Enterprise adoption of Web2.0 technologies

McKinsey has published a fantastic report on ‘Six ways to make Web2.0 work’.

Some of the points discussed in the report are very valid and a great learning resource for all organizations which are struggling to drive their ‘Web 2.0‘ initiatives. It is a must-read for the so called decision makers and tier – 1 executives in SMEs. As Steve Clayton correctly points out the report doesn’t mention ‘Twitter‘ until the end where McKinsey’s twitter id is shared for extension of conversation. But that seems to be the only aspect which has not been addressed.

Moving on, here is a small attempt to present my understanding of some of the points captured in the post. The focus is to compare the difference between traditional IT tools and Web 2.0 technologies:

Top down v/s Bottom-up


The ‘push’ is in stark contrast for traditional ‘IT’ tools (ERP/CRM/SCM) and the ‘Web 2.0’ tools (Wiki/Blogs). Previously, the need for IT systems was generally realized by the senior management and it escalated down from there-on. That isn’t normally the case with a Web2.0 tool.

Let us see why – An average IT guy working on a development project discovers a handy web2.0 app which enables him to write his ‘todos’ in a simple-effective way. He propagates its usage within his team and during the lunch conversations the tool is passed on to another team-member. That is where the cross-team barrier is broken and once that goes then there’s looking back.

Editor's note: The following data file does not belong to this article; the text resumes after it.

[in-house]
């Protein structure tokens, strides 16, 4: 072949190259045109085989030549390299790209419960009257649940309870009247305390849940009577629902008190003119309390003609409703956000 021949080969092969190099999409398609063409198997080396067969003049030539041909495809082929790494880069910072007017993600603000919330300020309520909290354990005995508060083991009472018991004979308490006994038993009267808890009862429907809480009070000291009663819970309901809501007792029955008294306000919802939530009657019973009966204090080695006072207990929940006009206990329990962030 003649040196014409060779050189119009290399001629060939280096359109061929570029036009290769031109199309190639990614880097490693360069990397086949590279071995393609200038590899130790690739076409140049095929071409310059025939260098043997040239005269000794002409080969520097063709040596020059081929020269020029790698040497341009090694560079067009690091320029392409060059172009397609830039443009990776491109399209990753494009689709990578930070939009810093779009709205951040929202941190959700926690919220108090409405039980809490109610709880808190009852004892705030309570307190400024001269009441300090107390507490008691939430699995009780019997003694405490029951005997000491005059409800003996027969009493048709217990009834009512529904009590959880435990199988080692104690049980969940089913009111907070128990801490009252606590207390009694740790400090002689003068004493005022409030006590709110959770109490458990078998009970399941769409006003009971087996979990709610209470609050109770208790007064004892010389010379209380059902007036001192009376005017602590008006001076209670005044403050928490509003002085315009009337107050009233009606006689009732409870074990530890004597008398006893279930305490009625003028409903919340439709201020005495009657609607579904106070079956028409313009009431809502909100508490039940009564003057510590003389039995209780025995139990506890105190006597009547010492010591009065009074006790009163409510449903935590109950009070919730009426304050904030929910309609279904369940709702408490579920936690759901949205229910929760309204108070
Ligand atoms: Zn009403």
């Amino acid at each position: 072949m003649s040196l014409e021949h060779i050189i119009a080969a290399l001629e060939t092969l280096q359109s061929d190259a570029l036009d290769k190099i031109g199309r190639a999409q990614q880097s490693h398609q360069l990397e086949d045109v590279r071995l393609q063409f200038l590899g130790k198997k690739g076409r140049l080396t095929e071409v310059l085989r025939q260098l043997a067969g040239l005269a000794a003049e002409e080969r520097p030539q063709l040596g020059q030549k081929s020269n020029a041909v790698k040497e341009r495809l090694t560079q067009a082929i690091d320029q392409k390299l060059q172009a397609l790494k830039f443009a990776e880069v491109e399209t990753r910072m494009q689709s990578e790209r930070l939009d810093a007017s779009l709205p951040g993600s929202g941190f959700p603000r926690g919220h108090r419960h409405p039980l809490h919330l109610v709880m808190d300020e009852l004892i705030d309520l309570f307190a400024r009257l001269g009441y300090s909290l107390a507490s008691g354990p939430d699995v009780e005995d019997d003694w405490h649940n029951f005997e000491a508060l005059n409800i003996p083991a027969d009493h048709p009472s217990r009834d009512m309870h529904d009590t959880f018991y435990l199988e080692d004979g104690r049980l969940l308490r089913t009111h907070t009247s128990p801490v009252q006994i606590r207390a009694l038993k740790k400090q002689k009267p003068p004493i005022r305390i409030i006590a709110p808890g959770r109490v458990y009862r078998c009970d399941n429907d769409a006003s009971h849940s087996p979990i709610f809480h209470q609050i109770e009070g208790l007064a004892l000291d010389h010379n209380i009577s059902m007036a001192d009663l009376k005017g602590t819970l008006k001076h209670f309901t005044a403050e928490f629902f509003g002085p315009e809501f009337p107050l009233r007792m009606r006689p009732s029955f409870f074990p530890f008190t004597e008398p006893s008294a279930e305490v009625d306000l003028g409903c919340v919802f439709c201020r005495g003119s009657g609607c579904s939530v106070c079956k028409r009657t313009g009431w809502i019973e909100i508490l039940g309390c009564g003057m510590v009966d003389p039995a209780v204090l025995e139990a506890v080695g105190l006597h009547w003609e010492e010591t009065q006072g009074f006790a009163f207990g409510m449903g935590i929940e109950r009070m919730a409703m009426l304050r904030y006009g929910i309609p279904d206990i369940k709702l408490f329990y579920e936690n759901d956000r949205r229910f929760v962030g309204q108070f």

Within days, the entire organization is seeing using it. The ‘management’ is convinced by default about the value-aspect of the tool .

Viral Effect

The above example is a fantastic demonstration of the adoption philosophy of a ‘Web 2.0 tool’.  Like the traditional IT systems, the adoption of Web2.0 tool is realized from a need/problem but its usage trends have a propagating viral effect within the organization.

It flows from one individual to another, one team to another and so-on. That was never the case with older technologies.

What it also means is that the usage base of Web2.0 tools is much bigger, broader and engages participation from possibly everybody. The ‘context’ for any Web2.0 technology is still there but it is a much broader context now.

Forced implementation doesn’t necessarily work

To stay afloat in the race and to structure their processes, sometimes organizations try to push a tool too hard. It also invokes positive response from the workers for a brief because of initial enthusiasm. But with time the response fades away and the tool looses its value — providing a great case study for failure of top-down implementation.

The Concerning Factors

For ERP/CRM and other such systems the most critical criterion is ‘cost’ and ‘duration’ for implementation.

Beyond the cost-implications for organizations there are some other concerning factors for ‘Web 2.0’ tools. Here on Web2.0 technologies side, the tools are participatory and are often accessible by others in the company/and on the web. The employees have a ‘hesitation/fear’ in their mind when using company blogs/micro-blogs/social-networks etc. The fear is because of legal aspects and the hesitation is due to the fact that they’re using a platform which doesn’t belong to them .

Employee Evangelists

IT workers should draw inspiration from the  direct report to Lockheed Martin‘s CIO. He lead from the front by writing his own blog and provided a demonstration to his company’s senior management. I am sure we have many other examples like Lockheed Martin. Steve has pointed out a fantastic quote from Business Week’s Debunking Six Social Media Myths on this.